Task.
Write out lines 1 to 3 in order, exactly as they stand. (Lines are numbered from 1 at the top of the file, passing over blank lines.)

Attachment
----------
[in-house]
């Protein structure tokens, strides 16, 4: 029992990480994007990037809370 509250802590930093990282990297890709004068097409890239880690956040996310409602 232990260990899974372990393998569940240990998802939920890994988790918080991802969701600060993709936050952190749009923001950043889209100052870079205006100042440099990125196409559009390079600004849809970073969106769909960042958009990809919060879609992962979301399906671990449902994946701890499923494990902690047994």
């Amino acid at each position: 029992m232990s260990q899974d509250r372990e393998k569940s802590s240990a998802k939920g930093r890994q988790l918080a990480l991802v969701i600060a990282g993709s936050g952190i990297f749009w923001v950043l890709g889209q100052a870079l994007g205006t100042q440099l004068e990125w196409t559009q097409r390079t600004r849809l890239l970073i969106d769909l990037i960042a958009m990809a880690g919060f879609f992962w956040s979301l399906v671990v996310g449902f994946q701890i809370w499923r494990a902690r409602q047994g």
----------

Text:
[in-house]
């Protein structure tokens, strides 16, 4: 029992990480994007990037809370 509250802590930093990282990297890709004068097409890239880690956040996310409602 232990260990899974372990393998569940240990998802939920890994988790918080991802969701600060993709936050952190749009923001950043889209100052870079205006100042440099990125196409559009390079600004849809970073969106769909960042958009990809919060879609992962979301399906671990449902994946701890499923494990902690047994």
């Amino acid at each position: 029992m232990s260990q899974d509250r372990e393998k569940s802590s240990a998802k939920g930093r890994q988790l918080a990480l991802v969701i600060a990282g993709s936050g952190i990297f749009w923001v950043l890709g889209q100052a870079l994007g205006t100042q440099l004068e990125w196409t559009q097409r390079t600004r849809l890239l970073i969106d769909l990037i960042a958009m990809a880690g919060f879609f992962w956040s979301l399906v671990v996310g449902f994946q701890i809370w499923r494990a902690r409602q047994g």